Linked by Thom Holwerda on Wed 5th Aug 2009 14:02 UTC, submitted by John Mills
Google "Google confirmed today that it plans to buy digital video compression outfit On2 Technologies in an all-stock agreement, valued at $106.5m. Mountain View said On2 shareholders will be handed 60 cents worth of Google class A common shares for each outstanding share they hold in the company. Clifton Park, New Jersey-based On2 employs around 60 staff. It started life as the Duck Corporation in 1992. On2's VP6 codec is licensed by Adobe, for its Flash Player and Flash Lite 3 for mobile phones. Other major customers include AOL, Freescale, Nokia and Sun Microsystems."
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Theora?
by a.saheel on Wed 5th Aug 2009 15:56 UTC
a.saheel
Member since:
2009-05-17

does that mean Google is going to support Theora development by removing some of the limiting Patents? and put its wight to support it as the main codec for HTML5.

Reply Score: 2

RE: Theora?
by darknexus on Wed 5th Aug 2009 16:52 in reply to "Theora?"
darknexus Member since:
2008-07-15

What patents are holding Theora back? Wasn't theora, or rather VP3 from which it is based, completely released and all patents upon it disclaimed entirely by On2?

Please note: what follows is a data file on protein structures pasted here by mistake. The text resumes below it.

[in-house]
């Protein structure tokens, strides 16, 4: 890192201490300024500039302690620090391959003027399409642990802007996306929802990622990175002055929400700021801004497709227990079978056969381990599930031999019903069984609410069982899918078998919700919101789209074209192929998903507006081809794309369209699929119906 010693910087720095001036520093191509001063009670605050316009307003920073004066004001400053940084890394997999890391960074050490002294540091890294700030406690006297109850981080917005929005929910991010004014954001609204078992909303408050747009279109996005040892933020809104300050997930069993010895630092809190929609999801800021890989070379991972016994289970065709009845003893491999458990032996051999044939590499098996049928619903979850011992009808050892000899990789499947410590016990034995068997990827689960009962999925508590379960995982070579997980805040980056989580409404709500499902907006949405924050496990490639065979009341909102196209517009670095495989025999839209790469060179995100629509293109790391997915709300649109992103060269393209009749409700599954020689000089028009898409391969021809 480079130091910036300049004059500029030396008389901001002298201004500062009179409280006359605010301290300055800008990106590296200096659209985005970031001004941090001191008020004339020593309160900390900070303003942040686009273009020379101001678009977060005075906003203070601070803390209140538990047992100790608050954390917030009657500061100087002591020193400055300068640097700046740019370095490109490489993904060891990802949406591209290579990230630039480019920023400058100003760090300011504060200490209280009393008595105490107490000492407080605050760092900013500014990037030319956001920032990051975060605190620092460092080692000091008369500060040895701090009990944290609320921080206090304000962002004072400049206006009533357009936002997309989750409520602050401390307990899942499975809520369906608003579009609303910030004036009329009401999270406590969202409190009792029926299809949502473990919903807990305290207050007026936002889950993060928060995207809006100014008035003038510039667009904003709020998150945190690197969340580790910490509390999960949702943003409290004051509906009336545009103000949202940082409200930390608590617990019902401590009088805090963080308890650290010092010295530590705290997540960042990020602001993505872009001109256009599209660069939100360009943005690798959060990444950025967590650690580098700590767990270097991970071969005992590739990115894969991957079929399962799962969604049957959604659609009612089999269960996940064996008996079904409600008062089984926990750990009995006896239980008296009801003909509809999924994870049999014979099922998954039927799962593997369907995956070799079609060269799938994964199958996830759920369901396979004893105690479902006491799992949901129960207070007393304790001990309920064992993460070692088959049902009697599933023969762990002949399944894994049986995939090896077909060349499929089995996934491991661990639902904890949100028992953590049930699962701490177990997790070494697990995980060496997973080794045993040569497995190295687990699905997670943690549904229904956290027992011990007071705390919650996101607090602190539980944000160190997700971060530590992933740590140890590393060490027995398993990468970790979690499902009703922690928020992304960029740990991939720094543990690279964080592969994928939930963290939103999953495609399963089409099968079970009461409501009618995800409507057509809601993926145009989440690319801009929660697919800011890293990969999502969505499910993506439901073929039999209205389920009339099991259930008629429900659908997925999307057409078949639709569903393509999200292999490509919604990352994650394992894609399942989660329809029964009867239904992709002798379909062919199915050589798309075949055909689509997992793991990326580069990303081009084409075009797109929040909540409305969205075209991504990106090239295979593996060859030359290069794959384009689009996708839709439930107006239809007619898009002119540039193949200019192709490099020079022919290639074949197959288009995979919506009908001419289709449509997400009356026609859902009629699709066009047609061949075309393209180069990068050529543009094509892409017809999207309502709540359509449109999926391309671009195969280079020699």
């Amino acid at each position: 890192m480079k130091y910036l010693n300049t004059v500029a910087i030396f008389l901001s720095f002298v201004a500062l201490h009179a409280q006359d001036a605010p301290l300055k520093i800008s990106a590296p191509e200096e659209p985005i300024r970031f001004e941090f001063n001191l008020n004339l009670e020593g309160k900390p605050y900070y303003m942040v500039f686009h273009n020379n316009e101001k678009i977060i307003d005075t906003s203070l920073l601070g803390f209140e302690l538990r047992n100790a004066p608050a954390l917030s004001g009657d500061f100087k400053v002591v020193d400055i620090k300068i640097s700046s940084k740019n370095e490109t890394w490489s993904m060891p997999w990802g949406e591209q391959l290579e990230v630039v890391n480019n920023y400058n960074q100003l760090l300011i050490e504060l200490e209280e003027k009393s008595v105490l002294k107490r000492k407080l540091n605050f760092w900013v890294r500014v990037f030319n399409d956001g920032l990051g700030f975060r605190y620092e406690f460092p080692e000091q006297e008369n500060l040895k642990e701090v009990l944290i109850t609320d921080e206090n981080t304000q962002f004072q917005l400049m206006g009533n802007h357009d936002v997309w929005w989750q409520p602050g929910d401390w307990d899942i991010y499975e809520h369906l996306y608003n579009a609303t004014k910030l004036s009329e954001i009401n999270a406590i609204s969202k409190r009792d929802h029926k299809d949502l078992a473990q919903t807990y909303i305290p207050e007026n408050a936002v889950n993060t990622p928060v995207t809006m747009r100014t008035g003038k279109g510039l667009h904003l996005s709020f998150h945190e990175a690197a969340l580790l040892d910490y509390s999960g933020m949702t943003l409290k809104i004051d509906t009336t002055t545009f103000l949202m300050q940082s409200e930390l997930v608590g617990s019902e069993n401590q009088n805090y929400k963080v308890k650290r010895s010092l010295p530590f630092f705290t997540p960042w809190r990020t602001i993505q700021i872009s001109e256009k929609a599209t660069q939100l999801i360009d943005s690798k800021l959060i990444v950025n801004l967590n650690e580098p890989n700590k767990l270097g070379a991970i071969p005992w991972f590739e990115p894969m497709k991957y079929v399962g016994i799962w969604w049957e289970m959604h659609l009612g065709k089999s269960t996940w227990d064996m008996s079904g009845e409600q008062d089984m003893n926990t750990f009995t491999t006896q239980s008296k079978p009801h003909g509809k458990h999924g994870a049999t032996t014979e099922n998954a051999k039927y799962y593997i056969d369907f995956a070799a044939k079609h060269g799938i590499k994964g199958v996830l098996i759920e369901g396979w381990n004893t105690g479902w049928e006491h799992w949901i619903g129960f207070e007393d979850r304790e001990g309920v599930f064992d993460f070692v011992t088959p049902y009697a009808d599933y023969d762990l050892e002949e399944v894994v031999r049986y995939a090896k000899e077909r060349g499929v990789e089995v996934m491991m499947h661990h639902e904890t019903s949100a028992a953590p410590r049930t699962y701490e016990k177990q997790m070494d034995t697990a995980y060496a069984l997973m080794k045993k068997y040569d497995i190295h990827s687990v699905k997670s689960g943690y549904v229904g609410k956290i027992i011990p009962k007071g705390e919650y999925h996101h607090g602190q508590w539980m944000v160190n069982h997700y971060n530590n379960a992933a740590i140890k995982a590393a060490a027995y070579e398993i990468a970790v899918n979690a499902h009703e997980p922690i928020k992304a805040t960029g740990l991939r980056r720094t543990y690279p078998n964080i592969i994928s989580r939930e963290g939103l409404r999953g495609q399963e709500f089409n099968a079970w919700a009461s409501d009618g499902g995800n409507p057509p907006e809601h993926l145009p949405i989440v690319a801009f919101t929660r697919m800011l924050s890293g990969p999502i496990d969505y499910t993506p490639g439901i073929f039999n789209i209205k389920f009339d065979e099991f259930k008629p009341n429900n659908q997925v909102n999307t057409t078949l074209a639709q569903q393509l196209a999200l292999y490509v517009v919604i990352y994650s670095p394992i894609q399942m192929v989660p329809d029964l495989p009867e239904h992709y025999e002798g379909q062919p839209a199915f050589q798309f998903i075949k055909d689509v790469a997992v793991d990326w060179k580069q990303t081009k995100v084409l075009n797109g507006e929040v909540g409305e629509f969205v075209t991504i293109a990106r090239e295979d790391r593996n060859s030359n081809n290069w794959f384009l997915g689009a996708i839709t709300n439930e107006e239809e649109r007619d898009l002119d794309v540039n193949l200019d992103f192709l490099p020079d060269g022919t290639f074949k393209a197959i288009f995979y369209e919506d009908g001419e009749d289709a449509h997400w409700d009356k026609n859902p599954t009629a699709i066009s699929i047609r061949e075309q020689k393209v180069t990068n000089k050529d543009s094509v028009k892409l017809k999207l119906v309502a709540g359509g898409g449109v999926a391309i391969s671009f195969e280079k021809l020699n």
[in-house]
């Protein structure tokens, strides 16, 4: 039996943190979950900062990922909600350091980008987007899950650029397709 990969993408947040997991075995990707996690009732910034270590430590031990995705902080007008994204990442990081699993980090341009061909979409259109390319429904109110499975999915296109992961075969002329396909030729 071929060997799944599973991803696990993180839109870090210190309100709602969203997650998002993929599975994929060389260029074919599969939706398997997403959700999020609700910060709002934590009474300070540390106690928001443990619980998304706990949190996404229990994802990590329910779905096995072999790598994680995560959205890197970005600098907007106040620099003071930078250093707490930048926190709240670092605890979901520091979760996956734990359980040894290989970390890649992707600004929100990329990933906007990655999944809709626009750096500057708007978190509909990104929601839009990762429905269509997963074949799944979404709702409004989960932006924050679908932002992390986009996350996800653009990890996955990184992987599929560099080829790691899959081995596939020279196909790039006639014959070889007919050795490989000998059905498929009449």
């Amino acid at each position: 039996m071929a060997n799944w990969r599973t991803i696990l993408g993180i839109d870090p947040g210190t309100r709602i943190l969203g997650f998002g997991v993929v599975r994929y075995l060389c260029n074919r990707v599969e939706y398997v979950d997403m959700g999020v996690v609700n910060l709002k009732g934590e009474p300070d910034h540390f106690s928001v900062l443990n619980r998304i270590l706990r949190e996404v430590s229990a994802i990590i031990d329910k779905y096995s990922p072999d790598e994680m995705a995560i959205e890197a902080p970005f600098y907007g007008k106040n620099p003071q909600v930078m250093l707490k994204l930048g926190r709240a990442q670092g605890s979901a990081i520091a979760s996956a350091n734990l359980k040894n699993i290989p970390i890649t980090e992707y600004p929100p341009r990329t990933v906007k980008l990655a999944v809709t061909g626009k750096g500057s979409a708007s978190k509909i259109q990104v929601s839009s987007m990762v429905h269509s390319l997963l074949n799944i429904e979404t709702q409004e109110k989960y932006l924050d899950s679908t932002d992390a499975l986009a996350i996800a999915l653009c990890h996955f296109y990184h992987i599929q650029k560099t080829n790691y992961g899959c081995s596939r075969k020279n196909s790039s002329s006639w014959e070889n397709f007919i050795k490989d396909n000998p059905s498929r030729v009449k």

Reply Parent Score: 3

RE[2]: Theora?
by a.saheel on Wed 5th Aug 2009 17:09 in reply to "RE: Theora?"
a.saheel Member since:
2009-05-17

you are right but all of the development took after opening it is still being held back by avoiding all patented codec compression logarithms.

Reply Parent Score: 1

RE: Theora?
by lemur2 on Thu 6th Aug 2009 03:13 in reply to "Theora?"
lemur2 Member since:
2007-02-17

does that mean Google is going to support Theora development by removing some of the limiting Patents? and put its wight to support it as the main codec for HTML5.


Theora already has full rights to the VP3 codec patents, garnted to Theora by On2. Theora is based on VP3.

I would say that this step means that Google wants to open VP8 or maybe VP7 as well so that Mozilla will be able to include it in Firefox, and Webkit will also be a ble to include it (and hence also Chrome).

This way, sights like YouTube will be able to host better quality video, using HTML5, at lower bandwidth requirements and yet not have to be beholden to other parties IP, and not have to pay a solitary red cent of royalty payment to either MPEGLA or Adobe.

That is my take on it.

Edited 2009-08-06 03:13 UTC

Reply Parent Score: 2